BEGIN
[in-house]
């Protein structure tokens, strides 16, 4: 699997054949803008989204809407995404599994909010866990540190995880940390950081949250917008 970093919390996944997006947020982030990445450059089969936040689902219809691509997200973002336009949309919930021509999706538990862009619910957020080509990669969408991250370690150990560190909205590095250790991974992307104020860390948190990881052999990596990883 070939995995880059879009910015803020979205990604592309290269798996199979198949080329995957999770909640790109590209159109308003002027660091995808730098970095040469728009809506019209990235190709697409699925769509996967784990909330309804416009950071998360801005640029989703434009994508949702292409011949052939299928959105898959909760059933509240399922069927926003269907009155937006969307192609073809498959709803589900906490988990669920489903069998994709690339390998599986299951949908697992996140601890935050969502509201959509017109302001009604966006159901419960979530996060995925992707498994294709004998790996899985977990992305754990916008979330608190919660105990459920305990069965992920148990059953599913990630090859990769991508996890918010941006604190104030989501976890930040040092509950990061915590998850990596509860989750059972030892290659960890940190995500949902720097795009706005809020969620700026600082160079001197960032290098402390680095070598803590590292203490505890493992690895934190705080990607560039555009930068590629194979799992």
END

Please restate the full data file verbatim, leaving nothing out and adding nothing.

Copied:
[in-house]
């Protein structure tokens, strides 16, 4: 699997054949803008989204809407995404599994909010866990540190995880940390950081949250917008 970093919390996944997006947020982030990445450059089969936040689902219809691509997200973002336009949309919930021509999706538990862009619910957020080509990669969408991250370690150990560190909205590095250790991974992307104020860390948190990881052999990596990883 070939995995880059879009910015803020979205990604592309290269798996199979198949080329995957999770909640790109590209159109308003002027660091995808730098970095040469728009809506019209990235190709697409699925769509996967784990909330309804416009950071998360801005640029989703434009994508949702292409011949052939299928959105898959909760059933509240399922069927926003269907009155937006969307192609073809498959709803589900906490988990669920489903069998994709690339390998599986299951949908697992996140601890935050969502509201959509017109302001009604966006159901419960979530996060995925992707498994294709004998790996899985977990992305754990916008979330608190919660105990459920305990069965992920148990059953599913990630090859990769991508996890918010941006604190104030989501976890930040040092509950990061915590998850990596509860989750059972030892290659960890940190995500949902720097795009706005809020969620700026600082160079001197960032290098402390680095070598803590590292203490505890493992690895934190705080990607560039555009930068590629194979799992």